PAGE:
EDUCATION: Rennie reveals more than 40,000 pupils in super-size classes

By Bill Heaney

Scottish Liberal Democrat education spokesperson Willie Rennie MSP has today urged the Scottish Government to cut class sizes after new statistics showed 40,111 primary school pupils being taught in ‘super-size classes’ – an increase of almost 9,000 over the past decade.

New analysis of pupil census data by the Scottish Liberal Democrats shows that 40,111 primary pupils were being taught in classes of 31 or higher in the 2022/23 school year. This compares to 31,175 in 2012.

There were 1,255 primary school classes with 31 or more pupils, compared to 977 in 2012.

Mr Rennie, pictured right,  said:  “The SNP have had 16 years to make a dent in the problems afflicting Scottish education, but instead super-size classes have soared on their watch.  

“Classes of this size make it harder for teachers to teach and pupils to learn. Smaller classes help pupils learn while also increasing the amount of contact time between teachers and those who need extra help.

“Teachers are the backbone of our education system. However, years of nationalist rule have seen them lose teaching and pupil support colleagues and become inundated with paperwork and diktats.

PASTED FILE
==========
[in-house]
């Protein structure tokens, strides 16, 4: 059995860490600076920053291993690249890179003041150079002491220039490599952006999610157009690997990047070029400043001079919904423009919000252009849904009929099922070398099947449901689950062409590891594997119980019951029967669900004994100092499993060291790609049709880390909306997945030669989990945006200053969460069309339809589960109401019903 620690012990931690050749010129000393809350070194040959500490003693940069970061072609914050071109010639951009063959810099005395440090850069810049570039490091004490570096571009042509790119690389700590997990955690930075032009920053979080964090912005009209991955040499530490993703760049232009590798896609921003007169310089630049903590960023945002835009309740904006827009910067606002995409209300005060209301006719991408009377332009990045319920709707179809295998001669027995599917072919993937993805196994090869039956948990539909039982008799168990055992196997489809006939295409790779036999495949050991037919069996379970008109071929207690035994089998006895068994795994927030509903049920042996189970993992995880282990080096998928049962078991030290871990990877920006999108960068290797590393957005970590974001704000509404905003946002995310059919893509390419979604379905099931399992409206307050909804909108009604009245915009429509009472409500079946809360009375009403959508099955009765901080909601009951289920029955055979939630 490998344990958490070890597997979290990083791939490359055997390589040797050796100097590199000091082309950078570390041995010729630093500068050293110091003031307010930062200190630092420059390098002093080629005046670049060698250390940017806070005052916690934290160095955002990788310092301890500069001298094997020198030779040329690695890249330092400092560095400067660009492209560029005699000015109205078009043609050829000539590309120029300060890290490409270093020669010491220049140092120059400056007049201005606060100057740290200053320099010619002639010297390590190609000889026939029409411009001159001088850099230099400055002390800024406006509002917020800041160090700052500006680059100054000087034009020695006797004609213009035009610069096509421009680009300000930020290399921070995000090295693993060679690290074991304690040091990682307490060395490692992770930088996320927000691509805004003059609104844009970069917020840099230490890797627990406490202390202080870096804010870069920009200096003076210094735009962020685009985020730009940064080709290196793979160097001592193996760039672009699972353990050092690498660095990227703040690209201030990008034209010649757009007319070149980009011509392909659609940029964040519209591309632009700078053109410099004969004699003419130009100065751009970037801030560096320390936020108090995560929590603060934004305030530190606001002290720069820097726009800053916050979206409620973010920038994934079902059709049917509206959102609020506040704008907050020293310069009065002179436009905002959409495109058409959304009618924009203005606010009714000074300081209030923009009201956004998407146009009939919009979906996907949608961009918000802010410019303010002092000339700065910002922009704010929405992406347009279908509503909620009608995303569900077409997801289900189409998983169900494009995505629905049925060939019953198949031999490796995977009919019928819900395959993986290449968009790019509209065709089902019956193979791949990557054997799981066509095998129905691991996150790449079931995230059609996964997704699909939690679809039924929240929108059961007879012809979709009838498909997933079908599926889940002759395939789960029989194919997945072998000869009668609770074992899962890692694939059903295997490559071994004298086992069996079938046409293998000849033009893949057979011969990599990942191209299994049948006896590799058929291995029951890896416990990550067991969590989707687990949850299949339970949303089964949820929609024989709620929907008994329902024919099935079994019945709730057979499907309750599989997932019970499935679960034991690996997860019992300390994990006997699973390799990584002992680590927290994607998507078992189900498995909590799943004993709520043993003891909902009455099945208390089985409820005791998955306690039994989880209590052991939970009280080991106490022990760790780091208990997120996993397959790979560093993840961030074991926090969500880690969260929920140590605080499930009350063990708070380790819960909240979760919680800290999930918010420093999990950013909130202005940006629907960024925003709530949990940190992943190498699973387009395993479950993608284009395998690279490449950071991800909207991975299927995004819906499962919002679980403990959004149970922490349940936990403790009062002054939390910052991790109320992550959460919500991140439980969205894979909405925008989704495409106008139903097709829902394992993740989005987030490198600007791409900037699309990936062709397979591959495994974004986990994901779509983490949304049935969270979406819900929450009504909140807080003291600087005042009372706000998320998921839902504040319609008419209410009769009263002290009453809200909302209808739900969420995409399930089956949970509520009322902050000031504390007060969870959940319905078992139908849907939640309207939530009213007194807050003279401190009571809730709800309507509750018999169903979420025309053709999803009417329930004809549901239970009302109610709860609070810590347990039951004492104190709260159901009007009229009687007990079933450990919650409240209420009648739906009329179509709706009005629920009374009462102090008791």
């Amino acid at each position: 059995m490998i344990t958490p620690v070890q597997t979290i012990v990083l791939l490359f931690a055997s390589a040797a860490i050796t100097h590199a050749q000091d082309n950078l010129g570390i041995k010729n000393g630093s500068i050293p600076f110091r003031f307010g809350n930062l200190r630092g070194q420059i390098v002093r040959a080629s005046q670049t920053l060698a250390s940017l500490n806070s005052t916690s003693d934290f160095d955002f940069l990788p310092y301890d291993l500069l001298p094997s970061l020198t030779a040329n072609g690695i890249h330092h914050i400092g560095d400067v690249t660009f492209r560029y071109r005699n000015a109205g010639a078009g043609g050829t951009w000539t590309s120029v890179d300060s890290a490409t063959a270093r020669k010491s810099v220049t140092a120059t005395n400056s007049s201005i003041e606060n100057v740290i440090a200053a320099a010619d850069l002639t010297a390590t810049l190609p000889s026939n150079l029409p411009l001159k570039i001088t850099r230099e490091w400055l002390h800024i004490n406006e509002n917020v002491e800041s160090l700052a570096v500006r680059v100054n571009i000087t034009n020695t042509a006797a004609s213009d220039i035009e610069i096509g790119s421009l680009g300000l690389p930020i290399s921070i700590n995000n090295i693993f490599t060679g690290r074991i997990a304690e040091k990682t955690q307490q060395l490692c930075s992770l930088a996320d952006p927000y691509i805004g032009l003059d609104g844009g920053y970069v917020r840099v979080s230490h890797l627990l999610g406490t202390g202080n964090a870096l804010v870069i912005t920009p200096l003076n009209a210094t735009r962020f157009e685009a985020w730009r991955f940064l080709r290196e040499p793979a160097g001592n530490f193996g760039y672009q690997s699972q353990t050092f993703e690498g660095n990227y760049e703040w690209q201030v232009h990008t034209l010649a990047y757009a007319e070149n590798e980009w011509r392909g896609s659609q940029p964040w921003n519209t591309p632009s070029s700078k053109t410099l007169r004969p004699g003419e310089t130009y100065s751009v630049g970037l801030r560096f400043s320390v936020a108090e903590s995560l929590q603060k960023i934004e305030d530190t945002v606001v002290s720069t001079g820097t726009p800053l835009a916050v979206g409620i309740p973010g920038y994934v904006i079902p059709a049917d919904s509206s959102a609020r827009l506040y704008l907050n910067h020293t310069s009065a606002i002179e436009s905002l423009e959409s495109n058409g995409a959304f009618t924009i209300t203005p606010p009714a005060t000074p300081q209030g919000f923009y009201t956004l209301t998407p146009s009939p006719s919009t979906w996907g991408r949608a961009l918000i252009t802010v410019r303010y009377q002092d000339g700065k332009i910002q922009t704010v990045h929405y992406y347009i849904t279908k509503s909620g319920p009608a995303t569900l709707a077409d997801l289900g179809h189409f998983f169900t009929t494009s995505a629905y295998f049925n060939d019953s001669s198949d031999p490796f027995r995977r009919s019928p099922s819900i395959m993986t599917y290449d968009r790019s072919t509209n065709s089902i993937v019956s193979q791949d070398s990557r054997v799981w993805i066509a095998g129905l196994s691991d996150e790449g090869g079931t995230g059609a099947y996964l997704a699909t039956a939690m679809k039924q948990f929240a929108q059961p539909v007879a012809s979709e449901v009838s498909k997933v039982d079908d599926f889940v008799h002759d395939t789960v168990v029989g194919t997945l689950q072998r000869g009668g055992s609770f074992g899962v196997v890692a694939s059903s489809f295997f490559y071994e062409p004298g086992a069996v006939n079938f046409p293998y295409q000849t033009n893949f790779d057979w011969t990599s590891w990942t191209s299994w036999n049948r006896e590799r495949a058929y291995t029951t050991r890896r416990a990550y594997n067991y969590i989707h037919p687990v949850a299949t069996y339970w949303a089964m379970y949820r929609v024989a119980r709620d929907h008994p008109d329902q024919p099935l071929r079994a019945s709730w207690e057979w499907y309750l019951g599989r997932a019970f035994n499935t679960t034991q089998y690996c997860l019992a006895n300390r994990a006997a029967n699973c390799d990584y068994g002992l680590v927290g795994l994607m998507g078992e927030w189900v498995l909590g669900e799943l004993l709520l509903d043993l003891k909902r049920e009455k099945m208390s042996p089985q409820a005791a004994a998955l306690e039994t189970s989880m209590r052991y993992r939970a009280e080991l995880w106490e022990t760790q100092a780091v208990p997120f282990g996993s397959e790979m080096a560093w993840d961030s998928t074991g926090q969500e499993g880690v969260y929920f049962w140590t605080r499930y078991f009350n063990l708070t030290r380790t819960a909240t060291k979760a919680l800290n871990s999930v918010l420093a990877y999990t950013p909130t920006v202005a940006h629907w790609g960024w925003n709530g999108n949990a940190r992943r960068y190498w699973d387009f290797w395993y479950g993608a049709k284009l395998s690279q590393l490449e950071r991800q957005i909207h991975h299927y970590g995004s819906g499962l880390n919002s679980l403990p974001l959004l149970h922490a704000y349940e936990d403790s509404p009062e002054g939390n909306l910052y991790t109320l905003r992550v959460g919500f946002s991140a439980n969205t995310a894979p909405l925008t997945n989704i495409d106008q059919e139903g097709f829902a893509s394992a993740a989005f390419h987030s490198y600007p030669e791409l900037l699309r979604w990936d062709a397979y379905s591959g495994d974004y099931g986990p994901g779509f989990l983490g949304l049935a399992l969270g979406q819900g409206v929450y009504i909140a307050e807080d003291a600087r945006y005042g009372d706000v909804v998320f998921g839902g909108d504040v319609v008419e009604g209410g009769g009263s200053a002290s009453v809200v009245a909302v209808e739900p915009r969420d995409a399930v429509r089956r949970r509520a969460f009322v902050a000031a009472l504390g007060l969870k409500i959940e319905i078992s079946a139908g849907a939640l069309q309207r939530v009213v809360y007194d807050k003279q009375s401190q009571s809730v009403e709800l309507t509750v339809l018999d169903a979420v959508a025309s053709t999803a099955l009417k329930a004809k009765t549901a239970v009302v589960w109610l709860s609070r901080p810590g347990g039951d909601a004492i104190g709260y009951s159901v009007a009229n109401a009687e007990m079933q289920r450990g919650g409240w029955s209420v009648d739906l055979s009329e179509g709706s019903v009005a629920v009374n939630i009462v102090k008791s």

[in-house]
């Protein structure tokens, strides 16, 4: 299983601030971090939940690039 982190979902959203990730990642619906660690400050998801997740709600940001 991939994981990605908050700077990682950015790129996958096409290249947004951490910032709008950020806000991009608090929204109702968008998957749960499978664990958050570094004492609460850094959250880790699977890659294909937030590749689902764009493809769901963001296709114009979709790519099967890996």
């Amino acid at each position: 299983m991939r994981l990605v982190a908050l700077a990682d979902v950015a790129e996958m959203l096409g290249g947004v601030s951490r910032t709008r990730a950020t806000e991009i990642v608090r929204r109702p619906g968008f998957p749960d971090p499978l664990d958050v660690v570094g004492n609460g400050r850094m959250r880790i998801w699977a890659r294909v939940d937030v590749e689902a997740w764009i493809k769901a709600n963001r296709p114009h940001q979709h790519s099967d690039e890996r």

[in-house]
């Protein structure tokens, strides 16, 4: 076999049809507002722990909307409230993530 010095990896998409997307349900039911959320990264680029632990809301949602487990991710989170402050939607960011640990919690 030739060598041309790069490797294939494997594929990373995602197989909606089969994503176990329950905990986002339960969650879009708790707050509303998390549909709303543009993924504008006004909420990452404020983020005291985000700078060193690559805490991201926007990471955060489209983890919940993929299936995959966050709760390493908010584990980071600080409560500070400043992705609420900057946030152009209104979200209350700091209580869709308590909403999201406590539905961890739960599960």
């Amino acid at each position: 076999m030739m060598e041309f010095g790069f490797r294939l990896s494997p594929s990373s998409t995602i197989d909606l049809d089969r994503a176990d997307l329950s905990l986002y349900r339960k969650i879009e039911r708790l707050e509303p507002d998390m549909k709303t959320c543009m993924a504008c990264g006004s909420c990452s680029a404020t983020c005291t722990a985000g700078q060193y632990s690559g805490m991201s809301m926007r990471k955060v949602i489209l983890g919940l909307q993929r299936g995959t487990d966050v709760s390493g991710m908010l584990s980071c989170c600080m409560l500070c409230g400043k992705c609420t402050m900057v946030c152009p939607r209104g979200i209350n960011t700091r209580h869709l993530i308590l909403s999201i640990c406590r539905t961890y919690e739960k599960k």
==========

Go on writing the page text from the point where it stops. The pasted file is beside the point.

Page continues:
“Scottish Liberal Democrats would use the talents of the many qualified teachers without permanent jobs to cut class sizes and end the casualisation of the workforce. That would be an important step towards restoring the strength and status of teaching in this country.”

The data below comes from the Scottish Government’s Pupil Census data, which is available here.

Classes with 31 or more pupils (2012-2022)      

Year           Pupils in classes with 31 or more             Classes with 31 or more pupils

2012                            31,175                                                                          977

2013                            33,885                                                                          1,062

2014                            37,451                                                                          1,173

2015                            39,471                                                                          1,237

2016                            44,599                                                                          1,396

2017                            45,843                                                                          1,436

2018                            43,193                                                                          1,353

2019                            43,508                                                                          1,361

2020                            36,735                                                                          1,150

2021                            36,018                                                                          1,130

2022                            40,111                                                                          1,255

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